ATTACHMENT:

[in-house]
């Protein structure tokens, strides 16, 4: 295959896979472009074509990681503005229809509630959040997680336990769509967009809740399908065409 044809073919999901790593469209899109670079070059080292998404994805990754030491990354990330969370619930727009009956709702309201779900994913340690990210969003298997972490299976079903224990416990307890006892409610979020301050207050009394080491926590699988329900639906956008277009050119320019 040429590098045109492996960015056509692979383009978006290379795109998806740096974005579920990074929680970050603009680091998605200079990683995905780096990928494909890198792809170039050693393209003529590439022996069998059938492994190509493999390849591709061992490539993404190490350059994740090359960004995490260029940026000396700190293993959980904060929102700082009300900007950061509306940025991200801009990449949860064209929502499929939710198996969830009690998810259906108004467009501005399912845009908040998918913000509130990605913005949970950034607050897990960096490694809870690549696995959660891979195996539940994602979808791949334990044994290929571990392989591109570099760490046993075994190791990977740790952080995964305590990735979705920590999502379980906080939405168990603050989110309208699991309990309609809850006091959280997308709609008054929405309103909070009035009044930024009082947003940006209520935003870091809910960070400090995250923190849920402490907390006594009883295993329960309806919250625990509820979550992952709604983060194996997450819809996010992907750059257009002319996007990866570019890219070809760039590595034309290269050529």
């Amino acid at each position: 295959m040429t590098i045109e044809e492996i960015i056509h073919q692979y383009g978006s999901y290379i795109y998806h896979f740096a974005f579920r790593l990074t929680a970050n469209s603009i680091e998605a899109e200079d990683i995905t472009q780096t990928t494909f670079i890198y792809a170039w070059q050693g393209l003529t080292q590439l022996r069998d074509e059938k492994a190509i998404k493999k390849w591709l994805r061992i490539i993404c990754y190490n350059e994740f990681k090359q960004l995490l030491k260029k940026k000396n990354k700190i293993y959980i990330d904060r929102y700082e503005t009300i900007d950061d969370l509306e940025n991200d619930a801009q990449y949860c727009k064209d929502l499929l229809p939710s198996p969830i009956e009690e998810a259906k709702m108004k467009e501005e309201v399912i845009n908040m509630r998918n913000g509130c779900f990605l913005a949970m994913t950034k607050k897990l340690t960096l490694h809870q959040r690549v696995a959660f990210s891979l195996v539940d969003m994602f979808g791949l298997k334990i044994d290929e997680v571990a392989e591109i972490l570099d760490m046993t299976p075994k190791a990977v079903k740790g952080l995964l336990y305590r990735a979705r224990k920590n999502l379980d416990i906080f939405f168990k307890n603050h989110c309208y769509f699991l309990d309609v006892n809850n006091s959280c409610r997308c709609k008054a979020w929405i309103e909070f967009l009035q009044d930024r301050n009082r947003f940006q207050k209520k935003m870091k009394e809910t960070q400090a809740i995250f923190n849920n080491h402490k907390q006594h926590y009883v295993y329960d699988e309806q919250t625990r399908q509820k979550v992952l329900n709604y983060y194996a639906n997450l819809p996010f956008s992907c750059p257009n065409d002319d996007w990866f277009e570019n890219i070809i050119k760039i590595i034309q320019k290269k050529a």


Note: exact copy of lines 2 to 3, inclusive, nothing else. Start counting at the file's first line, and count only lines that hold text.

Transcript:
């Protein structure tokens, strides 16, 4: 295959896979472009074509990681503005229809509630959040997680336990769509967009809740399908065409 044809073919999901790593469209899109670079070059080292998404994805990754030491990354990330969370619930727009009956709702309201779900994913340690990210969003298997972490299976079903224990416990307890006892409610979020301050207050009394080491926590699988329900639906956008277009050119320019 040429590098045109492996960015056509692979383009978006290379795109998806740096974005579920990074929680970050603009680091998605200079990683995905780096990928494909890198792809170039050693393209003529590439022996069998059938492994190509493999390849591709061992490539993404190490350059994740090359960004995490260029940026000396700190293993959980904060929102700082009300900007950061509306940025991200801009990449949860064209929502499929939710198996969830009690998810259906108004467009501005399912845009908040998918913000509130990605913005949970950034607050897990960096490694809870690549696995959660891979195996539940994602979808791949334990044994290929571990392989591109570099760490046993075994190791990977740790952080995964305590990735979705920590999502379980906080939405168990603050989110309208699991309990309609809850006091959280997308709609008054929405309103909070009035009044930024009082947003940006209520935003870091809910960070400090995250923190849920402490907390006594009883295993329960309806919250625990509820979550992952709604983060194996997450819809996010992907750059257009002319996007990866570019890219070809760039590595034309290269050529």
């Amino acid at each position: 295959m040429t590098i045109e044809e492996i960015i056509h073919q692979y383009g978006s999901y290379i795109y998806h896979f740096a974005f579920r790593l990074t929680a970050n469209s603009i680091e998605a899109e200079d990683i995905t472009q780096t990928t494909f670079i890198y792809a170039w070059q050693g393209l003529t080292q590439l022996r069998d074509e059938k492994a190509i998404k493999k390849w591709l994805r061992i490539i993404c990754y190490n350059e994740f990681k090359q960004l995490l030491k260029k940026k000396n990354k700190i293993y959980i990330d904060r929102y700082e503005t009300i900007d950061d969370l509306e940025n991200d619930a801009q990449y949860c727009k064209d929502l499929l229809p939710s198996p969830i009956e009690e998810a259906k709702m108004k467009e501005e309201v399912i845009n908040m509630r998918n913000g509130c779900f990605l913005a949970m994913t950034k607050k897990l340690t960096l490694h809870q959040r690549v696995a959660f990210s891979l195996v539940d969003m994602f979808g791949l298997k334990i044994d290929e997680v571990a392989e591109i972490l570099d760490m046993t299976p075994k190791a990977v079903k740790g952080l995964l336990y305590r990735a979705r224990k920590n999502l379980d416990i906080f939405f168990k307890n603050h989110c309208y769509f699991l309990d309609v006892n809850n006091s959280c409610r997308c709609k008054a979020w929405i309103e909070f967009l009035q009044d930024r301050n009082r947003f940006q207050k209520k935003m870091k009394e809910t960070q400090a809740i995250f923190n849920n080491h402490k907390q006594h926590y009883v295993y329960d699988e309806q919250t625990r399908q509820k979550v992952l329900n709604y983060y194996a639906n997450l819809p996010f956008s992907c750059p257009n065409d002319d996007w990866f277009e570019n890219i070809i050119k760039i590595i034309q320019k290269k050529a």